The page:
It’s nice to get some good news once in a while, especially when it’s a follow-up to a devastating story. It was just over two years ago that massive populations of starfish off the coats of Oregon and Northern California were dying from a deadly and mysterious wasting disease. A new study released this week shows that sea star babies are surviving in surprising and unexpected numbers this season. Is the crisis over?

The echinoderms (they’re not really fish but belong in the sea urchin family) known as sea stars date back at least 450 million years to the Ordovician period, but the last few have been rough on the species. In 2013, sea stars on the West Coast were being found with arms missing, and dead specimens appeared to have melted into slimy blobs. The condition was eventually seen in West Coast waters ranging from Baja California to Alaska, killing up to 99 percent of the population in some areas.

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A sea star that lost a leg due to wasting disease

Quick action and intense research helped scientists identify the cause of the wasting disease that eventually killed millions of starfish - sea star associated densovirus. The initial elation after the discovery was followed by a puzzling surprise – the densovirus had been living in sea stars since at least the 1940s without killing them … until 2013.

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A sea star in the late stages of wasting disease

What started the die-off? Researchers believe there was an overpopulation of sea stars at the time (possibly due to climate change) that caused overcrowding. The densovirus is spread by touch, so the close quarters were ripe for starfish-to-starfish contact and spreading. However, densovirus is not known to cause wasting. Instead, it appears to have weakened the immune systems of the sea stars, making them vulnerable to other bacterial infections and diseases, as well as stress from environmental change.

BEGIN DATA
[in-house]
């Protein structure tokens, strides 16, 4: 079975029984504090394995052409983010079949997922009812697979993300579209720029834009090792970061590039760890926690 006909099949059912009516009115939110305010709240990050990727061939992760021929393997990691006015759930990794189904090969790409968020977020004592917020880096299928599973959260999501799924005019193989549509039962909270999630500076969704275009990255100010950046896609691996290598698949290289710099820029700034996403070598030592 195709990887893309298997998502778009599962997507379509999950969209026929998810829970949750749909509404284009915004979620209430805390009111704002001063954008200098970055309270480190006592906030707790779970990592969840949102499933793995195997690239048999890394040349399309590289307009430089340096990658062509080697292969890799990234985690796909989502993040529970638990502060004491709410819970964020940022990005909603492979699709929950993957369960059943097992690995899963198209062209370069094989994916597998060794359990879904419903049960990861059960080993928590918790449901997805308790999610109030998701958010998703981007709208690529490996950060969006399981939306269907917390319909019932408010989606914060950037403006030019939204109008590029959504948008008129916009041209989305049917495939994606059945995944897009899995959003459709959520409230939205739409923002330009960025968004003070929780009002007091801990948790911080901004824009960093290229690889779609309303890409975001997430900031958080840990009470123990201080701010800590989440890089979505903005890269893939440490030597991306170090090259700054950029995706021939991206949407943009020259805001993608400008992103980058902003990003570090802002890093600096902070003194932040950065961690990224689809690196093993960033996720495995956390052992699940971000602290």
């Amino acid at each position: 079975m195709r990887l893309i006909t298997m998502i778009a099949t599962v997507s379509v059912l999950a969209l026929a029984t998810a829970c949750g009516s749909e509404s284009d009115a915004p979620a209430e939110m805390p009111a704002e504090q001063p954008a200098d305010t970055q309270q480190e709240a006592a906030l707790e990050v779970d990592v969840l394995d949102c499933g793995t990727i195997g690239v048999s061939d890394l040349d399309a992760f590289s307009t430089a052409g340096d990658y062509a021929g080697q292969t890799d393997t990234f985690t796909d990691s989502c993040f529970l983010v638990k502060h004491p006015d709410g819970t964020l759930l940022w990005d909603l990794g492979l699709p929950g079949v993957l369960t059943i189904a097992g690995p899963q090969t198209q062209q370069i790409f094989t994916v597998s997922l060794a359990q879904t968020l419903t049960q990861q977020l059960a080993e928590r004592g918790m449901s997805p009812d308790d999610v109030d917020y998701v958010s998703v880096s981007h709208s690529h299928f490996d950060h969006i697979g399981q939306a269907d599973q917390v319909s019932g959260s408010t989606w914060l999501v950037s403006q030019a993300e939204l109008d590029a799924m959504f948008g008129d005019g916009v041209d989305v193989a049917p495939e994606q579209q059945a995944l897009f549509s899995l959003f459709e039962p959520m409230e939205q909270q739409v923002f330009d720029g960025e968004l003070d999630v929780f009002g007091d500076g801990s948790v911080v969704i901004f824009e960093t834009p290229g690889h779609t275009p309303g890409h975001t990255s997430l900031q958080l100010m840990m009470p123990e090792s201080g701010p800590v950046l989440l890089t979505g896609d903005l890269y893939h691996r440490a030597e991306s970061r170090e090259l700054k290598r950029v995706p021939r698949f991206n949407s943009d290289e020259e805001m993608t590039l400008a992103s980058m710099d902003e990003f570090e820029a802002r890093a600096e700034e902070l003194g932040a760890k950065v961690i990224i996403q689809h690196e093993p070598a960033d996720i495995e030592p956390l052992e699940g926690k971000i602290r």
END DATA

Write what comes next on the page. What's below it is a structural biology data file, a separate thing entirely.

Back to the good news. Oregon State University marine biologist Bruce Menge reports in his new study in the journal PLOS ONE that a shocking number of baby starfish are now swimming in West Coast waters.

The number of juveniles was off the charts — higher than we’d ever seen — as much as 300 times normal. It wasn’t a case of high settlement, or more sea stars being born. They just had an extraordinary survival rate into the juvenile stage.

Now for more bad news. The reason so many survived appears to be that they had plenty to eat due to the lack of competition from adult sea stars. The densovirus is still there, as are the climate conditions that make the waters ripe for overpopulation again, says Menge.

Whether they can make it into adulthood and replenish the population without succumbing to sea star wasting disease is the big question.

Let’s hope the next story about sea stars is good news again.


Paul Seaburn

Paul Seaburn is the editor at Mysterious Universe and its most prolific writer. He’s written for TV shows such as "The Tonight Show", "Politically Incorrect" and an award-winning children’s program. He's been published in “The New York Times" and "Huffington Post” and has co-authored numerous collections of trivia, puzzles and humor. His “What in the World!” podcast is a fun look at the latest weird and paranormal news, strange sports stories and odd trivia. Paul likes to add a bit of humor to each MU post he crafts. After all, the mysterious doesn't always have to be serious.

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